Why Should I Care About Copyright
Why Should I CareAbout Copyright? Ms. Knott and Ms. McFadden
How Would You Feel if Someone. . .made copies of your workdistributed (gave out) copies of your workperformed your work publiclydisplayed your work publiclymade something else from your work
Simply PutIt is ILLEGAL (forbidden, unlawful,crooked, criminal) for anyone to doany of those things without thecreator’s permission
Honor Code A Lovett student will not lie.• A Lovett student will not steal.• A Lovett student will not cheat.• A Lovett student will not plagiarize.
Safe Sites to “Borrow” ImagesThe Library of Congress AmericanMemoryThe National ArchivesBritannica Image Quest
Citing Flickr Text Use thephotographer’s name if available bill85704. "Arizona Society Sons of the American Revolution". 30 May 2011. Online image. Flikr. 16 September 2011. http://www.ﬂickr.com/photos/billmorrow/5782167149/.
Used in Middle School for citations6th and 7th Graders may use MLA Starter8th Graders should use MLA Advanced orAPA (Science)
Fair Use / Public Use Fair Use means that it’s fair to use speciﬁcally for teaching, education, or research You cannot make money (or sell anything) using someone else’s work
ViolatorsMiddle School Students - will appear beforethe Honor Council, could face suspensionCollege Students - could be expelled fromschoolAdults - could lose their job, pay ﬁnes, or besentenced to jail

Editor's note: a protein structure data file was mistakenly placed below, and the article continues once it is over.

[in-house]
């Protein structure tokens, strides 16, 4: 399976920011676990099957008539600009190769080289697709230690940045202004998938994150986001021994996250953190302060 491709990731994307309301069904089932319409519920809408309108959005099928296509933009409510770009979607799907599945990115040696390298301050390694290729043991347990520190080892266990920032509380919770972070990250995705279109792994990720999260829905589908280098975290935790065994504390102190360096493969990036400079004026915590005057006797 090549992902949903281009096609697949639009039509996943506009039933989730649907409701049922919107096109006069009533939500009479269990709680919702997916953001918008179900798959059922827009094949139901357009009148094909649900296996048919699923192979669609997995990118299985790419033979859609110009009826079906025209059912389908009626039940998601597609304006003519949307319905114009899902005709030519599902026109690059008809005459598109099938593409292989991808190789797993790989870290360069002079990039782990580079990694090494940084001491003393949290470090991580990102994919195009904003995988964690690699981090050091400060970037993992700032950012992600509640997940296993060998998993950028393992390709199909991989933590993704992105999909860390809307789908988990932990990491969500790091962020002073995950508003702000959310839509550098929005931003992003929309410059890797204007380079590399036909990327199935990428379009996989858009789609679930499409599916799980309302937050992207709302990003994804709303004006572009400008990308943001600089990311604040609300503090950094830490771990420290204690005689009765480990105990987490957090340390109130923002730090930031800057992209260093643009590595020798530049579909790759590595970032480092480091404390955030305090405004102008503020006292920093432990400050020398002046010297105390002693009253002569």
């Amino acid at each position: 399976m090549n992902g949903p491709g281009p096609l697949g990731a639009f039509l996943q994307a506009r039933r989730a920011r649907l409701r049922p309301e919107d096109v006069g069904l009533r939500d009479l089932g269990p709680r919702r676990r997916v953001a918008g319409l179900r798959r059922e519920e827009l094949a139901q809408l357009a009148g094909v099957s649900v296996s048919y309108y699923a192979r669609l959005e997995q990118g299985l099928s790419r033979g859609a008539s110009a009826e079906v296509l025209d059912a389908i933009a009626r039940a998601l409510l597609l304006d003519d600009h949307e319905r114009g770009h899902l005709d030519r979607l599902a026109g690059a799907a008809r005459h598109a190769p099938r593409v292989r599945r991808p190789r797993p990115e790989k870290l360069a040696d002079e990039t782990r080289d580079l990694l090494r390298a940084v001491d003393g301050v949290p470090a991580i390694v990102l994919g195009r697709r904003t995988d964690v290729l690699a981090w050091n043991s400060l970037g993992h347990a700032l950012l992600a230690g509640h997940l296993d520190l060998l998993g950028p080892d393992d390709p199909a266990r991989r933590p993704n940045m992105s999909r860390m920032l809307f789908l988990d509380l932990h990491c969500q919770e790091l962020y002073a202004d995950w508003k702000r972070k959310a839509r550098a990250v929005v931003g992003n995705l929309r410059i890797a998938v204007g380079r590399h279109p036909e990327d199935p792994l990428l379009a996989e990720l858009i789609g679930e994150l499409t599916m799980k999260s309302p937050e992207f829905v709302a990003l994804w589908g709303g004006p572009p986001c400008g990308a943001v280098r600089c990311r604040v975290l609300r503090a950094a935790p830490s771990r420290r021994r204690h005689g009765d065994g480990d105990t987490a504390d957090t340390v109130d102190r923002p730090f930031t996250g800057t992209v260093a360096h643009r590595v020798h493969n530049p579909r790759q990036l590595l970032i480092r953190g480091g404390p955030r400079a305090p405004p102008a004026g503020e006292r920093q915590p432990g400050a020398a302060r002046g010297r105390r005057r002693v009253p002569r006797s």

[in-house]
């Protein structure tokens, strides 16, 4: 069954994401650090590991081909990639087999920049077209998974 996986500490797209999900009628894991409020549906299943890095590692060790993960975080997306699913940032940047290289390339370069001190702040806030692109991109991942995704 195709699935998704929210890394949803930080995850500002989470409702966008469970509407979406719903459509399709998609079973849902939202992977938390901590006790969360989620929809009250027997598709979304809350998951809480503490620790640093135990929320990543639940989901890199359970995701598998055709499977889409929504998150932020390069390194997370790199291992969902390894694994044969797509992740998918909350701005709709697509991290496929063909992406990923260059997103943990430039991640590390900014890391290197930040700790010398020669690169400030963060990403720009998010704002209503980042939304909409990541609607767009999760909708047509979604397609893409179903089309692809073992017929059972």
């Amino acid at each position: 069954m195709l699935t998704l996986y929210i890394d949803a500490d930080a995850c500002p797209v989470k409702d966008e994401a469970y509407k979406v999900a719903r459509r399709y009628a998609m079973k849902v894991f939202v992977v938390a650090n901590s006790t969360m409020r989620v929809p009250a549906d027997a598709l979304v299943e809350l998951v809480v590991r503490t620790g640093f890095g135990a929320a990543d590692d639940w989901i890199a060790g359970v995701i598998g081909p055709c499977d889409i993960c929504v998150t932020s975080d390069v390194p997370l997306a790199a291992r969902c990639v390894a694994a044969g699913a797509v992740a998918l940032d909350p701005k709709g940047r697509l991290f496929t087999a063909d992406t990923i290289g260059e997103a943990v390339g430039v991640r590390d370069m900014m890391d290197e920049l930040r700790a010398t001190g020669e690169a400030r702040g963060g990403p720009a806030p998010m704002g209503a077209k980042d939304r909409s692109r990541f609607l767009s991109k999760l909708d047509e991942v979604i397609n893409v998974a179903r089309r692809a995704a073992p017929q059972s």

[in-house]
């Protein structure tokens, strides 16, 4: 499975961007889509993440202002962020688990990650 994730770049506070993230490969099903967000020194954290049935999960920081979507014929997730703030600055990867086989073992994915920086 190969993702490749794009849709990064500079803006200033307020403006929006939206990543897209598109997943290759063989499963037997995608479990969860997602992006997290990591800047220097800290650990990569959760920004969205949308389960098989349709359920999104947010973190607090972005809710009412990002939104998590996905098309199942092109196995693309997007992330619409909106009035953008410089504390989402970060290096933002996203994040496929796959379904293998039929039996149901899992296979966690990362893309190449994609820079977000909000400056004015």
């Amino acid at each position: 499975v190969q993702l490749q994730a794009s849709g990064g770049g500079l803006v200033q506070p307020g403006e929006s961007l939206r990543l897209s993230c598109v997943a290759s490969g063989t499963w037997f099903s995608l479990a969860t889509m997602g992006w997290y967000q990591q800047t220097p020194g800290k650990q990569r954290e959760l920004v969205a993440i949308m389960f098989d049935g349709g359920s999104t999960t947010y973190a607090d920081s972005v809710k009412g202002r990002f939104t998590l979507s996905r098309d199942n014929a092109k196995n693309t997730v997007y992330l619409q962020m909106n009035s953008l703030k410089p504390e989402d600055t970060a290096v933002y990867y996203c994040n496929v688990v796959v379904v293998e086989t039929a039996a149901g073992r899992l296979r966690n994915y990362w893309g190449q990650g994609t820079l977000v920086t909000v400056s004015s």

Works Cited Bedrosian, Wesley. "Beat the Cheat." Edutopia. Edutopia, 2011. Web. 16 Sept. 2011. <http://www.edutopia.org/dispatches-beat-the-cheat>.The Copyright Society of the U.S.A. "Copyright Basics." Copyright Kids. The Copyright Society of the U.S.A., 2007. Web. 16 Sept. 2011. <http://copyrightkids.org>.Google. "Adanced Image Search." Google. Google, 2011. Web. 16 Sept. 2011. <http://www.google.com/advanced_image_search?hl=en>.The Library of Congress. "Mission and History." The Library of Congress American Memory. The Library of Congress, 13 Jan. 2011. Web. 16 Sept. 2011. <http://memory.loc.gov/ammem/index.html>.National Archives. "Frequently Asked Questions." National Archives. The U.S. National Archives and Records Administration, 2011. Web. 16 Sept. 2011. <http://www.archives.gov/faqs/index.html#copyright>.
Works Cited NoodleTools. "NoodleTools Logo." NoodleTools. NoodleTools, 2011. Web. 16 Sept. 2011. <http://www.noodletools.com>.Sensible Copyright Solutions. "Picture of Copyright Symbol." Sensible Copyright Solutions. Sensible Copyright Solutions, 2007. Web. 16 Sept. 2011. <http://sensiblecopyrightsolutions.tripod.com/>.Wee.little.actress. "Sad Trombone." tea & Virginia Woolf before bedtime. wee.little.actress, 8 July 2011. Web. 16 Sept. 2011. <http://weelittleactress.blogspot.com/2011/07/sad-trombone.html>.